Woman loses Bill Cosby defamation case in Pennsylvania

Judge rules statements made by comedian to counter accusations were not defamatory

File photograph of comedian Bill Cosby. File photograph: Brennan Linsley/AP Photo

File photograph of comedian Bill Cosby. File photograph: Brennan Linsley/AP Photo

 

Statements made by Bill Cosby, his wife and his lawyer at the time to counter accusations that he had sexually assaulted women were not defamatory, a federal judge ruled on Thursday, as he dismissed a Pittsburgh woman’s defamation lawsuit against the entertainer.

The woman, Renita Hill, who claims Cosby began abusing her in the early 1980s when she was a minor, had said in her lawsuit that all three parties had defamed her.

The lawyer, Martin Singer, had described some of the accounts of women who accused Cosby of assault as “unsubstantiated, fantastical stories” in a statement he made in 2014.

However, Judge Arthur J Schwab, of US District Court for the Western District of Pennsylvania, ruled that none of the statements Hill cited were defamatory and that they amounted to opinions protected by the first amendment.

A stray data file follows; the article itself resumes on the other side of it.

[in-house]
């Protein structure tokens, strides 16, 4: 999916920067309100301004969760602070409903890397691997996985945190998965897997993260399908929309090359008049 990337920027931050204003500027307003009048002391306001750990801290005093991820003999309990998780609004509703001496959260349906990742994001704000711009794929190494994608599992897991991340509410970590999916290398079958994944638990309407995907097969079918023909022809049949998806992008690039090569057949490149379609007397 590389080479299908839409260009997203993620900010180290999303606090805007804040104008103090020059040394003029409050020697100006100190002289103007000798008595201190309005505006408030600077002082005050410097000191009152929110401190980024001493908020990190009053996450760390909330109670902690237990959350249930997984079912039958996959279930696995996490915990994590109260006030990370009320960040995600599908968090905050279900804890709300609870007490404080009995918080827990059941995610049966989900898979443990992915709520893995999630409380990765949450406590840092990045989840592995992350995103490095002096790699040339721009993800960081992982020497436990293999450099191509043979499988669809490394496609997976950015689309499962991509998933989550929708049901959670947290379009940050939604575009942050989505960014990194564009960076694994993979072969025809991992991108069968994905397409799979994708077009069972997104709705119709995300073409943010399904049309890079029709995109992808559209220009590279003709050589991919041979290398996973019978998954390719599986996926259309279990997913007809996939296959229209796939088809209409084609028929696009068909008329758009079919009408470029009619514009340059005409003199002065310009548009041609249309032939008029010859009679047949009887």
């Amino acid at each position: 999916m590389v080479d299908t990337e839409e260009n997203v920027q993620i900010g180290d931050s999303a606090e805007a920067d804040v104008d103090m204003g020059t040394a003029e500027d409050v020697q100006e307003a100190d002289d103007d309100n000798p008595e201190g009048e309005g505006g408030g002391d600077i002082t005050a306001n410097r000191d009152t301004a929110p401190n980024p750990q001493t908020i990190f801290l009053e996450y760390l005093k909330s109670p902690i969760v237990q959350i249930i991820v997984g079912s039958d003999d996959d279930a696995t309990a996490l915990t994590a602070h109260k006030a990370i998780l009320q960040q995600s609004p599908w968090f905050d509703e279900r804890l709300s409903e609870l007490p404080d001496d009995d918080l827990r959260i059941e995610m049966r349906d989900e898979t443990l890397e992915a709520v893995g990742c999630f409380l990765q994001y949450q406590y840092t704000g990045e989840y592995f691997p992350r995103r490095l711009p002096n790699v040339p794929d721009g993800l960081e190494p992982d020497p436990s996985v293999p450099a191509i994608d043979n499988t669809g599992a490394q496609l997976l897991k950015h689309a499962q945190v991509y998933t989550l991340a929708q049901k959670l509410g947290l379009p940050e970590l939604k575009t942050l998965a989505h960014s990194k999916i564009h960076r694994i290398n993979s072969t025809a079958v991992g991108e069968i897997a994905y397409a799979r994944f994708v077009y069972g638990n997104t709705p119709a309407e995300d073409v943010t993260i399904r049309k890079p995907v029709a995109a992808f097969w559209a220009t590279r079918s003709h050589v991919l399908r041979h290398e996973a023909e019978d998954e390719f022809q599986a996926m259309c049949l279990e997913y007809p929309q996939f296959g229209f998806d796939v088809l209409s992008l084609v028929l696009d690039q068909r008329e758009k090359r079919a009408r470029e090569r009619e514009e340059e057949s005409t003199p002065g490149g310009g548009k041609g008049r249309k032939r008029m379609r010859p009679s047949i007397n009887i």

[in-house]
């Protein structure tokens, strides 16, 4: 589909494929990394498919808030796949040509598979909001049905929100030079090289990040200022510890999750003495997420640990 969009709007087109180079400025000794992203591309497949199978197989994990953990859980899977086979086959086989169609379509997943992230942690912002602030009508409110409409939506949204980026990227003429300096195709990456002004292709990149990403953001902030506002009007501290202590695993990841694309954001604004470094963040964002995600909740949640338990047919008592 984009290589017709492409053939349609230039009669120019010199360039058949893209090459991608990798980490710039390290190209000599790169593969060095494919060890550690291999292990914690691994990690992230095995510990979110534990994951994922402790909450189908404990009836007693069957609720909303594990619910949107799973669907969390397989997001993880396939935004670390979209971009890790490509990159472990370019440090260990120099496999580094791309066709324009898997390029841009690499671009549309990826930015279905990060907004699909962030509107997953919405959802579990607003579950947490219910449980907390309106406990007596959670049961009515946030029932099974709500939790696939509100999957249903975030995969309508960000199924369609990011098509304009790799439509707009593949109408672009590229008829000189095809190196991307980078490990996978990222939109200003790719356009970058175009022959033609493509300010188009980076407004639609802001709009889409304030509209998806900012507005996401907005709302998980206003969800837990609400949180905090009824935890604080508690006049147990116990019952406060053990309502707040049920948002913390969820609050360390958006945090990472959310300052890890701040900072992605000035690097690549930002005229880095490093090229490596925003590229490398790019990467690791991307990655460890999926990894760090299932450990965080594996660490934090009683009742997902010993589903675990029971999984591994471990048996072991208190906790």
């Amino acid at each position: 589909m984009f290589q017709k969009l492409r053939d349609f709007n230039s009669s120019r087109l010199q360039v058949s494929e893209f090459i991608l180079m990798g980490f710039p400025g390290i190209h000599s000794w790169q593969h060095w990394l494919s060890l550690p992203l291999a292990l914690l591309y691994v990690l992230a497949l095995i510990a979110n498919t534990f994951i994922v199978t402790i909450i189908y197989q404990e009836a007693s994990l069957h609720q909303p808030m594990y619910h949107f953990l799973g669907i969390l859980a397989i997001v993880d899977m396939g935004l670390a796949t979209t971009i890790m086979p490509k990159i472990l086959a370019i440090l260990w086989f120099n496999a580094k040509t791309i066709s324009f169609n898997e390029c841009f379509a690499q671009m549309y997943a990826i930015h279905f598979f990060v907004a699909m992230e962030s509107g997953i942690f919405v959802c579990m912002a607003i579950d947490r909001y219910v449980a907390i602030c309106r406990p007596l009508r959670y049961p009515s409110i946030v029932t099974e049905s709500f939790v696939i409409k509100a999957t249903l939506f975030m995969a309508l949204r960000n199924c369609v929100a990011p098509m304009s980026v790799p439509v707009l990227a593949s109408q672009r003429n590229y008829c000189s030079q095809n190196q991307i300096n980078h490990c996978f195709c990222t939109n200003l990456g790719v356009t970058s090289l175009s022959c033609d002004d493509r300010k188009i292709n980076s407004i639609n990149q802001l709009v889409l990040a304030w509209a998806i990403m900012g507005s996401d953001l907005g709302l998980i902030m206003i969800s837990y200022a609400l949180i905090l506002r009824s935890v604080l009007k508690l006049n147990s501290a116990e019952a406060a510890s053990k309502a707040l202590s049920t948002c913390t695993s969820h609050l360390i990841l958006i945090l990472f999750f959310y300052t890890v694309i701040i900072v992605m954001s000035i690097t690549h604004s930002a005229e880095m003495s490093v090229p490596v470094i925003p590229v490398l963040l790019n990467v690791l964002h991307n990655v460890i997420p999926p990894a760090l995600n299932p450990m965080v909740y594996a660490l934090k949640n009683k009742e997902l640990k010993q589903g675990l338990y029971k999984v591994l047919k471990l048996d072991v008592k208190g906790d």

“Even considering these three statements together as a combined, single statement, this newly ‘conjoined’ statement does not lead to an inference that plaintiff is a ‘liar and an extortionist’,” the judge wrote.

“Accordingly, defendant’s motion to dismiss plaintiff’s claim for defamation will be granted.”

The defamation lawsuit was one of four that Cosby was facing. The remaining three, two in Massachusetts and one in California, were not affected by the ruling.

Accusations

Cosby has denied the accusations brought by dozens of women of sexual misconduct.

In a statement, a lawyer for Cosby, Monique Pressley, welcomed the decision.

“It is our hope that courts in other jurisdictions with similar matters will respond in like manner,” she said.

Cosby has countersued seven of the women who have accused him of sexual misconduct and defamation.

Joseph Cammarata, a lawyer for seven women in one of the Massachusetts cases, said the ruling had no impact on their defamation lawsuit.

In an email, Ms Hill’s lawyer, George Kontos, said he disagreed with the judge’s decision that Cosby’s statements were protected by the US constitution.

He said he planned to appeal.

“Renita remains committed to having her day in court,” he said.

New York Times service